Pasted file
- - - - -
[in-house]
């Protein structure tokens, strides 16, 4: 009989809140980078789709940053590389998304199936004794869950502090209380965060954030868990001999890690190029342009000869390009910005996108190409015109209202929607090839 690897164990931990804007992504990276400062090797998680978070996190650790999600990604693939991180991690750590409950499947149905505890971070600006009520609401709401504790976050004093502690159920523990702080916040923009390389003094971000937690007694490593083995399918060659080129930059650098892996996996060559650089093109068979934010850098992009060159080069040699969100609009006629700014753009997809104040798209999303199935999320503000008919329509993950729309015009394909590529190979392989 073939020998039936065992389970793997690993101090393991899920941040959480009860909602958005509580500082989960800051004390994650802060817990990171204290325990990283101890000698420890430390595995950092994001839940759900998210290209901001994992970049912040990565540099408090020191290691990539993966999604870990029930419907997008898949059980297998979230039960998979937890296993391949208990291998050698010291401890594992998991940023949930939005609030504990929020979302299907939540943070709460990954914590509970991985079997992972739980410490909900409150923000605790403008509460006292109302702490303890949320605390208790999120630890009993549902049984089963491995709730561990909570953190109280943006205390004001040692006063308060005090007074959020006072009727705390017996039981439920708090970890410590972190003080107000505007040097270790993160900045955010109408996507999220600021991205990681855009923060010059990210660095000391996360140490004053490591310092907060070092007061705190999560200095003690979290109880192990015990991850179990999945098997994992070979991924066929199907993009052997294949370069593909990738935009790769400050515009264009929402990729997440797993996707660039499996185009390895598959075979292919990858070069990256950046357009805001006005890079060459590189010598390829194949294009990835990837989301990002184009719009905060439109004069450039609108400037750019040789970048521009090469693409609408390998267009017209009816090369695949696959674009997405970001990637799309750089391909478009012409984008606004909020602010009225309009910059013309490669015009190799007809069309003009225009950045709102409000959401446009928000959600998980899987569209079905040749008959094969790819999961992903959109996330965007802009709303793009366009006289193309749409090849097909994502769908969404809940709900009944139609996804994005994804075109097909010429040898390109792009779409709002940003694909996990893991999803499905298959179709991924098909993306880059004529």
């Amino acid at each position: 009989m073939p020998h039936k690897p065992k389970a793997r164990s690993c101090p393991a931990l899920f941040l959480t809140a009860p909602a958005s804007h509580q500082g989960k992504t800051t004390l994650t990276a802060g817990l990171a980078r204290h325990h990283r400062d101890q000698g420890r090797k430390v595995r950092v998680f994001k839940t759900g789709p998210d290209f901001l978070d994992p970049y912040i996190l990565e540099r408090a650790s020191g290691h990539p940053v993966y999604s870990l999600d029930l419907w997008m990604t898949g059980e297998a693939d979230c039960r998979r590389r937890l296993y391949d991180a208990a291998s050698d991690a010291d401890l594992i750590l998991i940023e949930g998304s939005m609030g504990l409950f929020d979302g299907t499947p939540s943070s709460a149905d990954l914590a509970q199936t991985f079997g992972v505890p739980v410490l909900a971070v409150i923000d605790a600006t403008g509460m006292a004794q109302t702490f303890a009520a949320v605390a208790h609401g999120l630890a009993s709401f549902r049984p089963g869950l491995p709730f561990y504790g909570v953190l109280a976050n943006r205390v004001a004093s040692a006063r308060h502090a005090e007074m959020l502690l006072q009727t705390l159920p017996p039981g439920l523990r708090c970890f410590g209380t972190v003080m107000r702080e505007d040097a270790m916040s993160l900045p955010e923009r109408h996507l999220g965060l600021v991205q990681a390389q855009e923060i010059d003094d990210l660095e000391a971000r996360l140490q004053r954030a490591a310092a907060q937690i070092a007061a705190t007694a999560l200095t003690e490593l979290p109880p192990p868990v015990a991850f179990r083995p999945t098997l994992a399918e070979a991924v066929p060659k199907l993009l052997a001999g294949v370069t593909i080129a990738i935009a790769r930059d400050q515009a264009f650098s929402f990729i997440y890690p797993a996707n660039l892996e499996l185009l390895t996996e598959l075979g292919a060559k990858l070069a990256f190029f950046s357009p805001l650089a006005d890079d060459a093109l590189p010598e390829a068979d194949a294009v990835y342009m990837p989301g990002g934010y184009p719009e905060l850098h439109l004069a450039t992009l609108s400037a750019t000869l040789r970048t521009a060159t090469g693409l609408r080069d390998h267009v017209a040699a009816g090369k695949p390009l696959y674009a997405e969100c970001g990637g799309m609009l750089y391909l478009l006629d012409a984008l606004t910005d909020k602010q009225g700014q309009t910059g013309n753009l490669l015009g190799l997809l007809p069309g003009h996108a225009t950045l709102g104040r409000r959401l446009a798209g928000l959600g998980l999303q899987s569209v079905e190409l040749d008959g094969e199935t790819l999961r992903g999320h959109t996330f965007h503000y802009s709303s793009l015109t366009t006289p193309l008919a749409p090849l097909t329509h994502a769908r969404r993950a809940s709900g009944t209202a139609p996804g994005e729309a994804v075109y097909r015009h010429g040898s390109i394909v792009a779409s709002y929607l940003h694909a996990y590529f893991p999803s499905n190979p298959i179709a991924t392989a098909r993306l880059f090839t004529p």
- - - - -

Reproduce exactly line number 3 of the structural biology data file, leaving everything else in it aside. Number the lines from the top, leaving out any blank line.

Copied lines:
């Amino acid at each position: 009989m073939p020998h039936k690897p065992k389970a793997r164990s690993c101090p393991a931990l899920f941040l959480t809140a009860p909602a958005s804007h509580q500082g989960k992504t800051t004390l994650t990276a802060g817990l990171a980078r204290h325990h990283r400062d101890q000698g420890r090797k430390v595995r950092v998680f994001k839940t759900g789709p998210d290209f901001l978070d994992p970049y912040i996190l990565e540099r408090a650790s020191g290691h990539p940053v993966y999604s870990l999600d029930l419907w997008m990604t898949g059980e297998a693939d979230c039960r998979r590389r937890l296993y391949d991180a208990a291998s050698d991690a010291d401890l594992i750590l998991i940023e949930g998304s939005m609030g504990l409950f929020d979302g299907t499947p939540s943070s709460a149905d990954l914590a509970q199936t991985f079997g992972v505890p739980v410490l909900a971070v409150i923000d605790a600006t403008g509460m006292a004794q109302t702490f303890a009520a949320v605390a208790h609401g999120l630890a009993s709401f549902r049984p089963g869950l491995p709730f561990y504790g909570v953190l109280a976050n943006r205390v004001a004093s040692a006063r308060h502090a005090e007074m959020l502690l006072q009727t705390l159920p017996p039981g439920l523990r708090c970890f410590g209380t972190v003080m107000r702080e505007d040097a270790m916040s993160l900045p955010e923009r109408h996507l999220g965060l600021v991205q990681a390389q855009e923060i010059d003094d990210l660095e000391a971000r996360l140490q004053r954030a490591a310092a907060q937690i070092a007061a705190t007694a999560l200095t003690e490593l979290p109880p192990p868990v015990a991850f179990r083995p999945t098997l994992a399918e070979a991924v066929p060659k199907l993009l052997a001999g294949v370069t593909i080129a990738i935009a790769r930059d400050q515009a264009f650098s929402f990729i997440y890690p797993a996707n660039l892996e499996l185009l390895t996996e598959l075979g292919a060559k990858l070069a990256f190029f950046s357009p805001l650089a006005d890079d060459a093109l590189p010598e390829a068979d194949a294009v990835y342009m990837p989301g990002g934010y184009p719009e905060l850098h439109l004069a450039t992009l609108s400037a750019t000869l040789r970048t521009a060159t090469g693409l609408r080069d390998h267009v017209a040699a009816g090369k695949p390009l696959y674009a997405e969100c970001g990637g799309m609009l750089y391909l478009l006629d012409a984008l606004t910005d909020k602010q009225g700014q309009t910059g013309n753009l490669l015009g190799l997809l007809p069309g003009h996108a225009t950045l709102g104040r409000r959401l446009a798209g928000l959600g998980l999303q899987s569209v079905e190409l040749d008959g094969e199935t790819l999961r992903g999320h959109t996330f965007h503000y802009s709303s793009l015109t366009t006289p193309l008919a749409p090849l097909t329509h994502a769908r969404r993950a809940s709900g009944t209202a139609p996804g994005e729309a994804v075109y097909r015009h010429g040898s390109i394909v792009a779409s709002y929607l940003h694909a996990y590529f893991p999803s499905n190979p298959i179709a991924t392989a098909r993306l880059f090839t004529p």